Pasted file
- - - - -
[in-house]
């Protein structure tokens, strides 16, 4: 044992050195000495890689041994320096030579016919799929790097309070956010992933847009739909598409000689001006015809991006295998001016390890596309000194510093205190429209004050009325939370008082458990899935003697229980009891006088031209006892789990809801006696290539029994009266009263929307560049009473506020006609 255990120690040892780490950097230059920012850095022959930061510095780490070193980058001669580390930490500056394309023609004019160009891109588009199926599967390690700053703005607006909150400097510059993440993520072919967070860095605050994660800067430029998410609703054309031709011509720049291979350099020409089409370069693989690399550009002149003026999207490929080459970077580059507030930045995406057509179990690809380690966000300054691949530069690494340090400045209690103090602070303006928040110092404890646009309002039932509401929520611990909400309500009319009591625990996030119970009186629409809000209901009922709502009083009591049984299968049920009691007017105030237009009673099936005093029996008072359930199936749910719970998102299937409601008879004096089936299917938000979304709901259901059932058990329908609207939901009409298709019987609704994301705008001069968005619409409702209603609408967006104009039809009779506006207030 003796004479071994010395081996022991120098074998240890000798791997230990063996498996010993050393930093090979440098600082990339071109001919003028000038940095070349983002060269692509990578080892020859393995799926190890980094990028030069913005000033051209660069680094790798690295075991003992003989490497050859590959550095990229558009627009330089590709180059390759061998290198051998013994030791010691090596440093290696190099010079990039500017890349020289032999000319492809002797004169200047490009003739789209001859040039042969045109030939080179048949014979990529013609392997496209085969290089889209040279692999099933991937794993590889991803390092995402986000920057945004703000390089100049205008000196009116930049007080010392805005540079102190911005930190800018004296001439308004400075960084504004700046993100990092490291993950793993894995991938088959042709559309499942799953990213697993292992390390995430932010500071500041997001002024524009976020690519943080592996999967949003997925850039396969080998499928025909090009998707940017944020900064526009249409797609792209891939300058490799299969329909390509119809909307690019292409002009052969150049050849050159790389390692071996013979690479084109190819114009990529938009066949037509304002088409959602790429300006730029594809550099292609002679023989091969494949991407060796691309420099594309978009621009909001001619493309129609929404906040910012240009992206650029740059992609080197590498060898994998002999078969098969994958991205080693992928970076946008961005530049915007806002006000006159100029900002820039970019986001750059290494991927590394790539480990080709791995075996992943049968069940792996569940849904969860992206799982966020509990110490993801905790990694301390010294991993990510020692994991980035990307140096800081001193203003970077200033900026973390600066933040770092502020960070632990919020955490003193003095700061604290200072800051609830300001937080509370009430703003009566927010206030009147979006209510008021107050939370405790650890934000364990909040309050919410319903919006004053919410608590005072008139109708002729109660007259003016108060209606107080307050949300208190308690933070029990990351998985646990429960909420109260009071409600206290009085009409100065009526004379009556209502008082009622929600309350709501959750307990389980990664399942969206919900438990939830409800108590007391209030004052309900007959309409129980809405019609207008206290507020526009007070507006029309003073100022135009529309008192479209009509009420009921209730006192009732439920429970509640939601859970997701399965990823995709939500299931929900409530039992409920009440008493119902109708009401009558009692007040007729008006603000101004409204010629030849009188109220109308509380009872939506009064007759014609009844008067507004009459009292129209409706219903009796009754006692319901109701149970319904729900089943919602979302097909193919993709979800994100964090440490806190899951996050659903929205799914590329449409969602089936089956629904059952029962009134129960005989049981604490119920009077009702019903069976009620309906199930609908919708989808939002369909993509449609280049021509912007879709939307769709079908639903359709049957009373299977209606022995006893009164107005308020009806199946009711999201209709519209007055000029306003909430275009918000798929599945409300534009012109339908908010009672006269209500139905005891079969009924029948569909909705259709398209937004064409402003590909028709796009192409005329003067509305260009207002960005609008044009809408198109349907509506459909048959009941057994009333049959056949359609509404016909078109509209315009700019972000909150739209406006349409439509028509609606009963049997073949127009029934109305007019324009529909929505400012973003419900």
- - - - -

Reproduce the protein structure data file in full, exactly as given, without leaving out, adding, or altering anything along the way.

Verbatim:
[in-house]
């Protein structure tokens, strides 16, 4: 044992050195000495890689041994320096030579016919799929790097309070956010992933847009739909598409000689001006015809991006295998001016390890596309000194510093205190429209004050009325939370008082458990899935003697229980009891006088031209006892789990809801006696290539029994009266009263929307560049009473506020006609 255990120690040892780490950097230059920012850095022959930061510095780490070193980058001669580390930490500056394309023609004019160009891109588009199926599967390690700053703005607006909150400097510059993440993520072919967070860095605050994660800067430029998410609703054309031709011509720049291979350099020409089409370069693989690399550009002149003026999207490929080459970077580059507030930045995406057509179990690809380690966000300054691949530069690494340090400045209690103090602070303006928040110092404890646009309002039932509401929520611990909400309500009319009591625990996030119970009186629409809000209901009922709502009083009591049984299968049920009691007017105030237009009673099936005093029996008072359930199936749910719970998102299937409601008879004096089936299917938000979304709901259901059932058990329908609207939901009409298709019987609704994301705008001069968005619409409702209603609408967006104009039809009779506006207030 003796004479071994010395081996022991120098074998240890000798791997230990063996498996010993050393930093090979440098600082990339071109001919003028000038940095070349983002060269692509990578080892020859393995799926190890980094990028030069913005000033051209660069680094790798690295075991003992003989490497050859590959550095990229558009627009330089590709180059390759061998290198051998013994030791010691090596440093290696190099010079990039500017890349020289032999000319492809002797004169200047490009003739789209001859040039042969045109030939080179048949014979990529013609392997496209085969290089889209040279692999099933991937794993590889991803390092995402986000920057945004703000390089100049205008000196009116930049007080010392805005540079102190911005930190800018004296001439308004400075960084504004700046993100990092490291993950793993894995991938088959042709559309499942799953990213697993292992390390995430932010500071500041997001002024524009976020690519943080592996999967949003997925850039396969080998499928025909090009998707940017944020900064526009249409797609792209891939300058490799299969329909390509119809909307690019292409002009052969150049050849050159790389390692071996013979690479084109190819114009990529938009066949037509304002088409959602790429300006730029594809550099292609002679023989091969494949991407060796691309420099594309978009621009909001001619493309129609929404906040910012240009992206650029740059992609080197590498060898994998002999078969098969994958991205080693992928970076946008961005530049915007806002006000006159100029900002820039970019986001750059290494991927590394790539480990080709791995075996992943049968069940792996569940849904969860992206799982966020509990110490993801905790990694301390010294991993990510020692994991980035990307140096800081001193203003970077200033900026973390600066933040770092502020960070632990919020955490003193003095700061604290200072800051609830300001937080509370009430703003009566927010206030009147979006209510008021107050939370405790650890934000364990909040309050919410319903919006004053919410608590005072008139109708002729109660007259003016108060209606107080307050949300208190308690933070029990990351998985646990429960909420109260009071409600206290009085009409100065009526004379009556209502008082009622929600309350709501959750307990389980990664399942969206919900438990939830409800108590007391209030004052309900007959309409129980809405019609207008206290507020526009007070507006029309003073100022135009529309008192479209009509009420009921209730006192009732439920429970509640939601859970997701399965990823995709939500299931929900409530039992409920009440008493119902109708009401009558009692007040007729008006603000101004409204010629030849009188109220109308509380009872939506009064007759014609009844008067507004009459009292129209409706219903009796009754006692319901109701149970319904729900089943919602979302097909193919993709979800994100964090440490806190899951996050659903929205799914590329449409969602089936089956629904059952029962009134129960005989049981604490119920009077009702019903069976009620309906199930609908919708989808939002369909993509449609280049021509912007879709939307769709079908639903359709049957009373299977209606022995006893009164107005308020009806199946009711999201209709519209007055000029306003909430275009918000798929599945409300534009012109339908908010009672006269209500139905005891079969009924029948569909909705259709398209937004064409402003590909028709796009192409005329003067509305260009207002960005609008044009809408198109349907509506459909048959009941057994009333049959056949359609509404016909078109509209315009700019972000909150739209406006349409439509028509609606009963049997073949127009029934109305007019324009529909929505400012973003419900």